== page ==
Apr 10, 2013 at 4:20 pm #1301549
What is the most amount of water I should expect to carry at any one time between sources?
I'm trying to figure out how much capacity/weight I should plan for at any one time. It will make a difference in the pack I choose and how many containers I bring.
Thanks!Apr 10, 2013 at 4:28 pm #1975047
Angus A.BPL Member
I would get in touch with Hippie Longstockings and NoBadDaze. They're currently doing the PCT and they post updates on their FB page here – https://www.facebook.com/HippieAndNBD?fref=ts
They should be able to help out.Apr 10, 2013 at 4:42 pm #1975055
Nick GatelBPL Member
@ngatelLocale: Southern California
This is complicated. It really depends upon how much your pack weighs and how many miles you are hiking per day. If someone hikes 20 miles per day, and another 40 miles per day the second person is not going to need twice as much water.
Best bet (as mentioned) is to check the distances between water sources that are often posted, then consider your daily mileage. Also take into consideration how much water you normally consume, and then lastly look at the average temperatures for these stretches. If it is hotter than normal, you will need more water.Apr 10, 2013 at 4:57 pm #1975057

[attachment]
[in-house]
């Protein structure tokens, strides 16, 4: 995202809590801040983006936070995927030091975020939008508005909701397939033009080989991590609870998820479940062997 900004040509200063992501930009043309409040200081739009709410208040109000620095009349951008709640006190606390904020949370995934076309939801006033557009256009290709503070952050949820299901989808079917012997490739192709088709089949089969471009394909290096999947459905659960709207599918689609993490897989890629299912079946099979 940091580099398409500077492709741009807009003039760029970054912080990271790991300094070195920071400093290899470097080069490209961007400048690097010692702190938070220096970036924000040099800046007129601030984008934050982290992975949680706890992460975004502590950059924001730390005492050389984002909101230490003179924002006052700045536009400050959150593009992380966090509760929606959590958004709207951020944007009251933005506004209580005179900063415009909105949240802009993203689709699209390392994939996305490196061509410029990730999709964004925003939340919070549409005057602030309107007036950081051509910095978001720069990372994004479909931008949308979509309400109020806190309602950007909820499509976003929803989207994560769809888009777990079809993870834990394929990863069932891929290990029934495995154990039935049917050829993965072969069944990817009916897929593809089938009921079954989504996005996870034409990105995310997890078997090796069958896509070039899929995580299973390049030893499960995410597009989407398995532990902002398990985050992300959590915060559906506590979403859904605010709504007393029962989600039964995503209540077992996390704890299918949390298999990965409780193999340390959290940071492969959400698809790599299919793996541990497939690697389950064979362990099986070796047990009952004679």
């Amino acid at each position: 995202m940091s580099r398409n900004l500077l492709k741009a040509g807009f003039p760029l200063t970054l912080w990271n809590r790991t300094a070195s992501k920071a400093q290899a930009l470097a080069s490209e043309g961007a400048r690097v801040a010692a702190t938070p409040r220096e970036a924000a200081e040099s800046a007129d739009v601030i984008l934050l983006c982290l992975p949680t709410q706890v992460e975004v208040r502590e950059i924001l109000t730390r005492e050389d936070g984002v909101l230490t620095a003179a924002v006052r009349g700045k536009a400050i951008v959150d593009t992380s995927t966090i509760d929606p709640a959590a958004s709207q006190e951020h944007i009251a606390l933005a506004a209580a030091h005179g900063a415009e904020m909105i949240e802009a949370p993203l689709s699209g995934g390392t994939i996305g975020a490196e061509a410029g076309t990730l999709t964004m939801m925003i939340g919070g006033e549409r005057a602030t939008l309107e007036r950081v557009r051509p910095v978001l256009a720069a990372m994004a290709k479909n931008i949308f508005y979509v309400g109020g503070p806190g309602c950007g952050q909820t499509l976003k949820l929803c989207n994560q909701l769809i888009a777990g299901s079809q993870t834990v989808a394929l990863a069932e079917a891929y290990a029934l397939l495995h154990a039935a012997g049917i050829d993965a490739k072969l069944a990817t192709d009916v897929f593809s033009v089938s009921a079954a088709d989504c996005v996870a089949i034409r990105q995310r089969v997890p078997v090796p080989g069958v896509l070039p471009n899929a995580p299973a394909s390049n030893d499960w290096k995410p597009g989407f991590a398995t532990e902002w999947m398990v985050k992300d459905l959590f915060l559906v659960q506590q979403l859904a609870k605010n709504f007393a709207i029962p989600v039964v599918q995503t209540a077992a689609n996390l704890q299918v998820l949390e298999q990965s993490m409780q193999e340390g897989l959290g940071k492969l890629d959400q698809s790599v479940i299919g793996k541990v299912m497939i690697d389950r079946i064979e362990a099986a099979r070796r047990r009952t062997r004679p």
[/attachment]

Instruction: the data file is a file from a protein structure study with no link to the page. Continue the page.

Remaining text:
@sschloss1Locale: New England
I came to the PCT from the humid east coast, so I was pretty clueless about desert hiking and how much water I'd need. I guesstimated that I would drink 1 L per 4 miles (+ more if dry-camping or cooking). I had 6 L capacity and used it all several times in southern CA. In retrospect, I probably used about 1 L per 5-6 miles, so I could've gotten away with 5 L capacity.
But there are a couple of big caveats. First, people vary in how much water they need. A lot of folks also used Nuun tablets and the like to bolster their electrolytes and reduce water usage. I don't know if these work or not. Second, I was able to get water from all the major caches, but I started early and was ahead of the pack for most of southern CA. From the rumors I hear, there are going to be a TON of people on the trail this year (thank you, Cheryl Strayed), and one has to wonder how the water caches will hold up. In 2009, I heard from hikers behind me that some caches were empty. So, maybe be prepared for empty caches.
One tip: always cook at a water source! This makes it a lot easier to dry camp.
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